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Helb frustrating graduates with hefty fines

By Nicholas sewe | September 8th 2016

My colleague at work initiated a debate on the Higher Education Loans Board's loans repayment terms and consequences of defaulting.

He, just like many others, was a beneficiary of the money upon successful application.

However, he has not started repaying the loan and strongly feels the board is frustrating unemployed youth with 'hefty' fines in case the repayment terms aren't followed to the letter.

Helb slaps former university students who do not start repaying the loans one year after course completion with a monthly fine of Sh5,000.

Unemployment is an enormous crisis in Kenya with millions of university graduates stranded with their degrees and diploma certificates scouting for jobs.

My friend argued that the Government was doing very little to aid the youth secure jobs immediately after graduating. Many a times, one secures a job because they have 'god fathers' in those companies. Things have shifted from 'are you qualified for the job to 'do you know anybody?'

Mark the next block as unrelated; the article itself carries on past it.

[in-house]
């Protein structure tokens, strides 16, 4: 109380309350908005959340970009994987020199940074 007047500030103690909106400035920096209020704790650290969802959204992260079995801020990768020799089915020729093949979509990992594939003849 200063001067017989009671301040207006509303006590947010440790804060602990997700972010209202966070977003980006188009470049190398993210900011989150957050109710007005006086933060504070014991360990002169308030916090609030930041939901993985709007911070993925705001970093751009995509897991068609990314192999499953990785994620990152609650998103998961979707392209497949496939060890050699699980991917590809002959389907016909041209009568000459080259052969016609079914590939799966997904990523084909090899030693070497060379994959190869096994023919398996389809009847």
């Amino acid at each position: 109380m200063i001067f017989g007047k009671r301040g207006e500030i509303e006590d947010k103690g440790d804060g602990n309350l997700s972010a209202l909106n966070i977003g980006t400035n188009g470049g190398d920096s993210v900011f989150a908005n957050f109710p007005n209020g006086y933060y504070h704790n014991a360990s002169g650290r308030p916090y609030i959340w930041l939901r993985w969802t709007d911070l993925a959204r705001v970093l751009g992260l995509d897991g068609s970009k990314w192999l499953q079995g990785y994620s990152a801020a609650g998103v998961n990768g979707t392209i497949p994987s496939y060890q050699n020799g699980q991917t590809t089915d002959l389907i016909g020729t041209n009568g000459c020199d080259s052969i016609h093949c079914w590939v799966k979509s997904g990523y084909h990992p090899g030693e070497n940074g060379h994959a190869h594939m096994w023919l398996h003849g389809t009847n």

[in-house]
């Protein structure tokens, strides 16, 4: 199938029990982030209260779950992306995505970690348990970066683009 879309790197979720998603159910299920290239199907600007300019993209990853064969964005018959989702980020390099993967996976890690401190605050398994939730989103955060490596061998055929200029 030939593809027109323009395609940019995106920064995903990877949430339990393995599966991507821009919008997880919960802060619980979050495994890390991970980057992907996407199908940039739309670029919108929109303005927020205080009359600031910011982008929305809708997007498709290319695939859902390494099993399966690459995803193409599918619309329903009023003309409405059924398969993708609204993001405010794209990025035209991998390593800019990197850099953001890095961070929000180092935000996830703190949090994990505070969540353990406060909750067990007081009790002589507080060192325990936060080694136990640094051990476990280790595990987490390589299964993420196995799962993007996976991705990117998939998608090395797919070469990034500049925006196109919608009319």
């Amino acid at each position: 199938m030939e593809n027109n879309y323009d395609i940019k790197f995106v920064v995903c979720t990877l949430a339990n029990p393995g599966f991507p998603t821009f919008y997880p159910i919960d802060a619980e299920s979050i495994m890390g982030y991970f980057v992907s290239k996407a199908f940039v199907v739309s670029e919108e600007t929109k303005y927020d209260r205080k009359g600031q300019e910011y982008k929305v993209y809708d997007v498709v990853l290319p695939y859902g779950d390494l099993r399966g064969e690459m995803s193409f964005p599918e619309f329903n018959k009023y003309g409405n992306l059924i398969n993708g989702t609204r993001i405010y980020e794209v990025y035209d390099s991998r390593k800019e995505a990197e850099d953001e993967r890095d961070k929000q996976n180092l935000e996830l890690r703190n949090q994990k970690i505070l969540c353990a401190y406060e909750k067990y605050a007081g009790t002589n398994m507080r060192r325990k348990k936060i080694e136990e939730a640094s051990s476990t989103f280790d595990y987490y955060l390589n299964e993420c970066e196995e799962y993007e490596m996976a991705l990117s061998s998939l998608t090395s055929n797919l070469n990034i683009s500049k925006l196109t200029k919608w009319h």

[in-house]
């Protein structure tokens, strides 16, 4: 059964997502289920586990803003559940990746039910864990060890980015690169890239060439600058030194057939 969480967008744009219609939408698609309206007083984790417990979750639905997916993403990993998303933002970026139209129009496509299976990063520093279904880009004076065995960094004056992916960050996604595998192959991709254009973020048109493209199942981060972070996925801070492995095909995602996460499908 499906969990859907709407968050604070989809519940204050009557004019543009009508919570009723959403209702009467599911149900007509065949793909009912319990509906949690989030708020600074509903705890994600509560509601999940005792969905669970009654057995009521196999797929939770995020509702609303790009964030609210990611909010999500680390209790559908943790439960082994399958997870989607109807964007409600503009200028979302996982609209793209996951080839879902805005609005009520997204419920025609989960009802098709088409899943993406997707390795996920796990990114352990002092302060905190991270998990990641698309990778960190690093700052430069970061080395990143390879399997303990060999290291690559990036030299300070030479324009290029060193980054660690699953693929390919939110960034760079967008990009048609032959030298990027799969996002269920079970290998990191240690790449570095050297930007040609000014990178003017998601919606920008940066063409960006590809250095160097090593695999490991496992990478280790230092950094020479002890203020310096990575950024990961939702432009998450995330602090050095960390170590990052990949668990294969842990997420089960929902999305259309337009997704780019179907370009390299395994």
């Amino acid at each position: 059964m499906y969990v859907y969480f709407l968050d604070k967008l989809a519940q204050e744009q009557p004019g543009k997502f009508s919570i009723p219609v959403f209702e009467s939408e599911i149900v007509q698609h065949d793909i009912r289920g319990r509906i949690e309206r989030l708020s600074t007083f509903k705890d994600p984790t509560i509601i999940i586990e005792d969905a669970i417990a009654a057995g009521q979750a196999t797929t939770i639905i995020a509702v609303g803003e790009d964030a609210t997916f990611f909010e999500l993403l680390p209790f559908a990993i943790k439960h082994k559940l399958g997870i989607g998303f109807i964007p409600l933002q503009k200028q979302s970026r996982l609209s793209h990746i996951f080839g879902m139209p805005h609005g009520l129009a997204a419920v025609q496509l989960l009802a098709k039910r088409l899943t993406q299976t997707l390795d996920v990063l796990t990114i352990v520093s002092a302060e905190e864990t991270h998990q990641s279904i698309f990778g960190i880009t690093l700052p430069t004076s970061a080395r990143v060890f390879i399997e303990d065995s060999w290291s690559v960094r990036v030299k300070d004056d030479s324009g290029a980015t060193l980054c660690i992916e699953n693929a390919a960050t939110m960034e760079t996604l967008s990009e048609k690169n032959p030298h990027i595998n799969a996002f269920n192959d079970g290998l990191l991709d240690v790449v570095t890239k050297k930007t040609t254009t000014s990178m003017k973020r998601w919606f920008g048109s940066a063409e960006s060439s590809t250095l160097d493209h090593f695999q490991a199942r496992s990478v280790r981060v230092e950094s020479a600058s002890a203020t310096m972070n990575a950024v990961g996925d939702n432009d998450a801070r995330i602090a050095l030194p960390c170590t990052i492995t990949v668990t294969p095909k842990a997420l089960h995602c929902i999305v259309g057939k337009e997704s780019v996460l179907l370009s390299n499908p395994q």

Since securing a job after graduating has become a tall order, with some youths opting to use placards in public places to seek  employment, why is Helb frustrating graduates with the heavy fines?

In a nutshell, the board should do away with the fines, and set up a system to track those who have landed jobs and deduct reasonable amount of money from their salaries to repay the loans.

The requirement of Sh1,000 by Helb in order to be awarded a clearance certificate, regardless of whether you never benefited from the fund is ridiculous to say the least. Methinks the Government and the board are frustrating university graduates.

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